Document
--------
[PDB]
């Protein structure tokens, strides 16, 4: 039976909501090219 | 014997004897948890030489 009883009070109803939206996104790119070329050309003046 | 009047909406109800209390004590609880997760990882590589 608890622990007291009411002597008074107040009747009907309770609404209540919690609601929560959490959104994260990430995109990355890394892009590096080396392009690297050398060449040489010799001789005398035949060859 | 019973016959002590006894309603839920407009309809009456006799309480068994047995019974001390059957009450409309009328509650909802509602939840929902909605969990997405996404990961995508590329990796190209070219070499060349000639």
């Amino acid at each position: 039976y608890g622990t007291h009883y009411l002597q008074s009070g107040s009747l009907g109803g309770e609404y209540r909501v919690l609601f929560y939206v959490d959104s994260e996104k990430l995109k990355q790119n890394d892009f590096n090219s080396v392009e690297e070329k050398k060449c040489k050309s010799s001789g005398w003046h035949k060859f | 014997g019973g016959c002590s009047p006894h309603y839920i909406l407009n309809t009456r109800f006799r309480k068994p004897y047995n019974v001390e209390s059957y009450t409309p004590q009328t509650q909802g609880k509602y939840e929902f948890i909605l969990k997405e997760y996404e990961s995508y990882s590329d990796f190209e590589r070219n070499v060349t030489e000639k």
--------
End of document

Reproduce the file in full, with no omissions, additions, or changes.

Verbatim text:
[PDB]
């Protein structure tokens, strides 16, 4: 039976909501090219 | 014997004897948890030489 009883009070109803939206996104790119070329050309003046 | 009047909406109800209390004590609880997760990882590589 608890622990007291009411002597008074107040009747009907309770609404209540919690609601929560959490959104994260990430995109990355890394892009590096080396392009690297050398060449040489010799001789005398035949060859 | 019973016959002590006894309603839920407009309809009456006799309480068994047995019974001390059957009450409309009328509650909802509602939840929902909605969990997405996404990961995508590329990796190209070219070499060349000639």
């Amino acid at each position: 039976y608890g622990t007291h009883y009411l002597q008074s009070g107040s009747l009907g109803g309770e609404y209540r909501v919690l609601f929560y939206v959490d959104s994260e996104k990430l995109k990355q790119n890394d892009f590096n090219s080396v392009e690297e070329k050398k060449c040489k050309s010799s001789g005398w003046h035949k060859f | 014997g019973g016959c002590s009047p006894h309603y839920i909406l407009n309809t009456r109800f006799r309480k068994p004897y047995n019974v001390e209390s059957y009450t409309p004590q009328t509650q909802g609880k509602y939840e929902f948890i909605l969990k997405e997760y996404e990961s995508y990882s590329d990796f190209e590589r070219n070499v060349t030489e000639k």